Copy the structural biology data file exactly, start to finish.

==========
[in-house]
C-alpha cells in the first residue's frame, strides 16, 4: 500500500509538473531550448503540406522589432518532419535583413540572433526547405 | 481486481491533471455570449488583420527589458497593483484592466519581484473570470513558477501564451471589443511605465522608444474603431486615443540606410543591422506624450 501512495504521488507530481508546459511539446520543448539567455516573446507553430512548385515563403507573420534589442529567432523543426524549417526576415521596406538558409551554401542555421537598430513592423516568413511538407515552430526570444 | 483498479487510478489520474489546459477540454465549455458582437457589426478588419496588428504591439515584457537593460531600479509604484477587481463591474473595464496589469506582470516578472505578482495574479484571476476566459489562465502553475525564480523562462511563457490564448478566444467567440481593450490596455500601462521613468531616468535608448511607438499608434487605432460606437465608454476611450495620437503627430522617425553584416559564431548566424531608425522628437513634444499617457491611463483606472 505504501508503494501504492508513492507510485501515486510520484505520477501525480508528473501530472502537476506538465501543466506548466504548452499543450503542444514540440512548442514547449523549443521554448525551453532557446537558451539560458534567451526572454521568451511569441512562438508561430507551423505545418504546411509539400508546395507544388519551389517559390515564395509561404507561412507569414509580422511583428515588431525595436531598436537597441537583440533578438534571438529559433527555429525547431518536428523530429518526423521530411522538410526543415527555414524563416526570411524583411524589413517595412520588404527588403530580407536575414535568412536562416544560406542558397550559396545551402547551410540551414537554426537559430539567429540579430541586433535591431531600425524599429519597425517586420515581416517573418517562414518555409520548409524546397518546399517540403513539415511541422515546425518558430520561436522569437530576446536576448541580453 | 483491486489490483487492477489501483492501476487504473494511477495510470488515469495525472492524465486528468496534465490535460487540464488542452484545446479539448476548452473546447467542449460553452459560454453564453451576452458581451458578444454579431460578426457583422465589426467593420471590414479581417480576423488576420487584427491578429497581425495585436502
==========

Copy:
[in-house]
C-alpha cells in the first residue's frame, strides 16, 4: 500500500509538473531550448503540406522589432518532419535583413540572433526547405 | 481486481491533471455570449488583420527589458497593483484592466519581484473570470513558477501564451471589443511605465522608444474603431486615443540606410543591422506624450 501512495504521488507530481508546459511539446520543448539567455516573446507553430512548385515563403507573420534589442529567432523543426524549417526576415521596406538558409551554401542555421537598430513592423516568413511538407515552430526570444 | 483498479487510478489520474489546459477540454465549455458582437457589426478588419496588428504591439515584457537593460531600479509604484477587481463591474473595464496589469506582470516578472505578482495574479484571476476566459489562465502553475525564480523562462511563457490564448478566444467567440481593450490596455500601462521613468531616468535608448511607438499608434487605432460606437465608454476611450495620437503627430522617425553584416559564431548566424531608425522628437513634444499617457491611463483606472 505504501508503494501504492508513492507510485501515486510520484505520477501525480508528473501530472502537476506538465501543466506548466504548452499543450503542444514540440512548442514547449523549443521554448525551453532557446537558451539560458534567451526572454521568451511569441512562438508561430507551423505545418504546411509539400508546395507544388519551389517559390515564395509561404507561412507569414509580422511583428515588431525595436531598436537597441537583440533578438534571438529559433527555429525547431518536428523530429518526423521530411522538410526543415527555414524563416526570411524583411524589413517595412520588404527588403530580407536575414535568412536562416544560406542558397550559396545551402547551410540551414537554426537559430539567429540579430541586433535591431531600425524599429519597425517586420515581416517573418517562414518555409520548409524546397518546399517540403513539415511541422515546425518558430520561436522569437530576446536576448541580453 | 483491486489490483487492477489501483492501476487504473494511477495510470488515469495525472492524465486528468496534465490535460487540464488542452484545446479539448476548452473546447467542449460553452459560454453564453451576452458581451458578444454579431460578426457583422465589426467593420471590414479581417480576423488576420487584427491578429497581425495585436502